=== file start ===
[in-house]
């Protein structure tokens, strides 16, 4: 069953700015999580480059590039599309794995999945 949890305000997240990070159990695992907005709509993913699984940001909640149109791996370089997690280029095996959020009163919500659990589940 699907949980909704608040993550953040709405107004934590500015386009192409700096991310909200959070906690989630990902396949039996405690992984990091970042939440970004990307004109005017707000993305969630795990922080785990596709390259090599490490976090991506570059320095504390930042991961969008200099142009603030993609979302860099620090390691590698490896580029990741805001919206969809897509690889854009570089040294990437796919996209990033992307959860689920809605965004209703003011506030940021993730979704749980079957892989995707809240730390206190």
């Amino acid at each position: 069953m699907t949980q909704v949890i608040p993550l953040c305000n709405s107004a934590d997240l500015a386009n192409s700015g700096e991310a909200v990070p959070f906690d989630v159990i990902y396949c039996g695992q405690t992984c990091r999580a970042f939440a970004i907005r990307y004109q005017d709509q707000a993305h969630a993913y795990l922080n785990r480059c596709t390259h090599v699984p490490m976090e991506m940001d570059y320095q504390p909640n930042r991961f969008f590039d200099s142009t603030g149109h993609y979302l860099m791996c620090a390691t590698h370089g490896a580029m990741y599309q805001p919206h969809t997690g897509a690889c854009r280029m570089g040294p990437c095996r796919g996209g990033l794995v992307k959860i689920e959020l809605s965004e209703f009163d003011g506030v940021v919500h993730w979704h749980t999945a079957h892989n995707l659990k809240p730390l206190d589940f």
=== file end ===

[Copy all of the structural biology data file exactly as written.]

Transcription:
[in-house]
């Protein structure tokens, strides 16, 4: 069953700015999580480059590039599309794995999945 949890305000997240990070159990695992907005709509993913699984940001909640149109791996370089997690280029095996959020009163919500659990589940 699907949980909704608040993550953040709405107004934590500015386009192409700096991310909200959070906690989630990902396949039996405690992984990091970042939440970004990307004109005017707000993305969630795990922080785990596709390259090599490490976090991506570059320095504390930042991961969008200099142009603030993609979302860099620090390691590698490896580029990741805001919206969809897509690889854009570089040294990437796919996209990033992307959860689920809605965004209703003011506030940021993730979704749980079957892989995707809240730390206190």
């Amino acid at each position: 069953m699907t949980q909704v949890i608040p993550l953040c305000n709405s107004a934590d997240l500015a386009n192409s700015g700096e991310a909200v990070p959070f906690d989630v159990i990902y396949c039996g695992q405690t992984c990091r999580a970042f939440a970004i907005r990307y004109q005017d709509q707000a993305h969630a993913y795990l922080n785990r480059c596709t390259h090599v699984p490490m976090e991506m940001d570059y320095q504390p909640n930042r991961f969008f590039d200099s142009t603030g149109h993609y979302l860099m791996c620090a390691t590698h370089g490896a580029m990741y599309q805001p919206h969809t997690g897509a690889c854009r280029m570089g040294p990437c095996r796919g996209g990033l794995v992307k959860i689920e959020l809605s965004e209703f009163d003011g506030v940021v919500h993730w979704h749980t999945a079957h892989n995707l659990k809240p730390l206190d589940f």